LTHOUGH praise-worthy attempts have been made in various parts of Georgia, to diffuse the means of education more extensively than was formerly thought necessary, still there is a class of people in that State, as also in the Carolinas, who have never been benefitted by any of these privileges; and these individuals, though degraded and ignorant as the slaves, are, by their little fairer complexions entitled to all the privileges of legal suffrage. These people are known at the South by such names as crackers, clay-eaters, and sand-hillers. I have previously mentioned the circumstance from which they derived the appellation of crackers. They are called clay-eaters, because all this class of people, from the oldest to little children, are as much addicted to the eating of clay as some communities are to the use of tobacco and snuff. This senseless habit is indulged in to such an extent, that when a person has once seen a clay-eater, he can, ever after, instantly recognize any one of their number by their sickly, sallow, and most unnatural complexions, let them be seen in never so large a crowd. Children, by the time they are ten or twelve years of age, begin to look old, their countenances are stupid and heavy and they often become dropsical and loathsome to the sight. Those who survive this practice thirty or forty years, look very wrinkled and withered, their flesh shrunken to their bones like that of very aged people. They are also called sand-hillers from the grounds they usually occupy, which are the barren and sandy districts of Georgia and South Carolina, to which these poor wretched beings have been driven by the powerful and rich planters, who have wealth and avarice sufficient to secure to themselves all the best soil..

This part of the population of Georgia and some of the contiguous States, are the lineal descendents of those paupers from England, whom Gen. Oglethorpe brought to this country and by whom Georgia was first settled. The same crushed spirit that will ever suffer one to accept of a home in an alms house, seems to have been transmitted down to the present posterity of these emigrants, and their situation has always been such, they never have had the power to acquire education or wealth sufficient to raise them above their original degradation or enable them to shake off that odium they have inherited from their pauper ancestry. They have no ambition to do any thing more than just what is necessary to procure food enough of the coarsest kind to supply the wants of the appetite, and a scanty wardrobe of a fabric they manufacture themselves. If they should ever cherish a desire for any other life than such as the brutes might lead, it would be all in vain, for the present institutions and state of society at the South are calculated to paralyze every energy of both body and mind. They are not treated with half the respect by the rich people that the slaves are, and even the slaves themselves look upon them as their inferiors. I have seen the servants when one of these poor women came into a planter's house, dressed in her homespun frock, bonnet and shawl, collect together in an adjoining room or on the piazza and indulge in a fit of laughter and ridicule about her "cracker gown and bonnet," as they would call them.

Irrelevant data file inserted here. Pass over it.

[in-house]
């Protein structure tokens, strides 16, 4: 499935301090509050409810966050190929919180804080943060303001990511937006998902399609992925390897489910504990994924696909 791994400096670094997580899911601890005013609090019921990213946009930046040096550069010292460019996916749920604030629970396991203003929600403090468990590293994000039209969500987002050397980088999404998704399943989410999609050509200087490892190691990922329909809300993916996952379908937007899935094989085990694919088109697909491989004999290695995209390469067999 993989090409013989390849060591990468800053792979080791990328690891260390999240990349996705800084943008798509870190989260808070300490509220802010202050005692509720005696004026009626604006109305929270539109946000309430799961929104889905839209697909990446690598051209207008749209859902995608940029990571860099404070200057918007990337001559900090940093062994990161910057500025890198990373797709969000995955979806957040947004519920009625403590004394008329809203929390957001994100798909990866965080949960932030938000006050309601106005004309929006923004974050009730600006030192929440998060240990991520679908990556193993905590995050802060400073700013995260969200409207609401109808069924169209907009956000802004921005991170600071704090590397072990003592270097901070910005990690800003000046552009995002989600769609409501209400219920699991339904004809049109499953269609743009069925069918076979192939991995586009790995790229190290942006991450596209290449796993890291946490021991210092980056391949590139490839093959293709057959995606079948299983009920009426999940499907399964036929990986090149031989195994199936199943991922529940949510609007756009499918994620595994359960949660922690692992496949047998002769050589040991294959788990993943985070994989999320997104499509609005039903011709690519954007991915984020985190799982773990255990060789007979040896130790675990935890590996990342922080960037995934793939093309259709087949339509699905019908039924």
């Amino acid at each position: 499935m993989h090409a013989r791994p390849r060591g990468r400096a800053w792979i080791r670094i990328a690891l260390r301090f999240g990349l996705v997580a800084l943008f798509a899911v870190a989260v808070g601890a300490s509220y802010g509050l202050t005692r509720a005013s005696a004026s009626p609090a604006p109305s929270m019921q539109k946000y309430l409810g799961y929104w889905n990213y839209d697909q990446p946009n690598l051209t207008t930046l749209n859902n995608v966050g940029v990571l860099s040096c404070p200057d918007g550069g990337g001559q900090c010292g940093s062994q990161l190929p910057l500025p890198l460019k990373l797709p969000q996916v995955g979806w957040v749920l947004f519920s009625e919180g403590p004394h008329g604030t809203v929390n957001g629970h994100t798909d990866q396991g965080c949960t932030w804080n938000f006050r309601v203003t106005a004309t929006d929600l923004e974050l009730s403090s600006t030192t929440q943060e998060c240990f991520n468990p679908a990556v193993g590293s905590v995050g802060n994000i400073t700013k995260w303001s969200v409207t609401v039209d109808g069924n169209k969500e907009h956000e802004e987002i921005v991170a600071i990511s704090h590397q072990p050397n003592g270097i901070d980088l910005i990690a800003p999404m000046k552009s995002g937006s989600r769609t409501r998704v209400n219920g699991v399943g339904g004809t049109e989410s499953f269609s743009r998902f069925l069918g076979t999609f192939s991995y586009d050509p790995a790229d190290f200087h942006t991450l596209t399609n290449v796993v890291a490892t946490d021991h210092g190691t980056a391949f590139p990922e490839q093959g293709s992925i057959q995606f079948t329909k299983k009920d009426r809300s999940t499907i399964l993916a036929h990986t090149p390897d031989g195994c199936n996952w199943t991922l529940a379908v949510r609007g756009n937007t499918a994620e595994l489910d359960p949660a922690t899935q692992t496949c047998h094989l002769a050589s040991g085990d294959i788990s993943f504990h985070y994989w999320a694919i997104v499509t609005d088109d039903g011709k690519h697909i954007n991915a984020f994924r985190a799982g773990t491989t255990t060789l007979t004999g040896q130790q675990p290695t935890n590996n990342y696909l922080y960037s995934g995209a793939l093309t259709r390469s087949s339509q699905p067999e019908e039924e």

Slavery renders labor so disreputable, and wages of slave labor so low, that if places could be found where they might hire out to service, there would be but little inducement to do so. Sometimes a young man who has a little more ambition than usually falls to the lot of his people, will succeed in obtaining a situation as overseer on a plantation. As such an office is to them quite honorable, they will almost give their services for it. I knew one young man about the age of nineteen who took the entire charge of a large plantation, and even labored with his own hands in the time of preparing the cotton for market, for the paltry sum of fifty dollars per year besides his board.

The sand-hillers usually cultivate a few acres of that barren land they are allowed to live upon, in the labor of which the females are obliged to take a part as well as the man. In this way they raise their corn, vegetables, and cotton, sufficient for domestic manufacture and sometimes a small quantity for market. When they do this, they can provide themselves with such luxuries as coffee, tea, sugar, etc., though besides coffee they seldom use any thing that is not the product of their own industry.

While I was residing in the interior of Georgia, one of these women sent her little daughter for me on horseback to go and make her a visit. I returned with the child on the beast with her; in the evening she carried me home in the same way. I found this woman living in a small log house, very neat, but there was nothing belonging to it, to which the term comfortable could be applied. She had a bed, a table, two or three benches that were used instead of chairs and a very little crockery. The kitchen was a separate little building, of course scantily supplied with cooking utensils. The entertainment she prepared for me, while I sat with her in her little kitchen on a stool, consisted of coffee without sugar, fried bacon and corn bread mixed with water only. She had neither vegetables, or butter, or any other condiment we consider essential to any repast. In the course of the afternoon she showed me a roll of cloth she had just taken from the loom, which she told me, was all the product of her own hard labor, commencing with the cotton seed. On inquiring if she could not purchase cloth much cheaper than she could manufacture it, she replied, "she could if her time was worth any thing, but there was no labor she could perform that would bring her any money."

At that age when the youth of the North are confined at hard lessons for six hours a day from one season to another, these children are wasting the spring time of their lives, in the fields and woods, climbing trees, robbing bird's nests, or breaking up the haunts of squirrels, and engaged in every such kind of mischief, enough of which is always to be found for idle hands to do. These are the children and youth that the advantages of education which some enjoy at the South, have never yet reached, and probably never will, till some special effort is made in their behalf by missionary labor. As long as the present feeling between the rich and poor exists, they can never be brought together into the same schools and if this could be effected it would not be expedient. I have seen the results of such an experiment in my own school. While I was teaching in the north part of Georgia, I gave two little girls belonging to one of these poor families, their tuition for the purpose of encouraging them to come to school, but the neglect and scornful treatment they received from those who considered themselves their superiors, because they had wealthy parents and servants and could dress fashionably while they were obliged to wear their coarse homespun dresses, contributed to make them so miserable they could derive but little advantage from their instruction, and such will always be the case if attempts are made to bring them into the schools of the wealthy.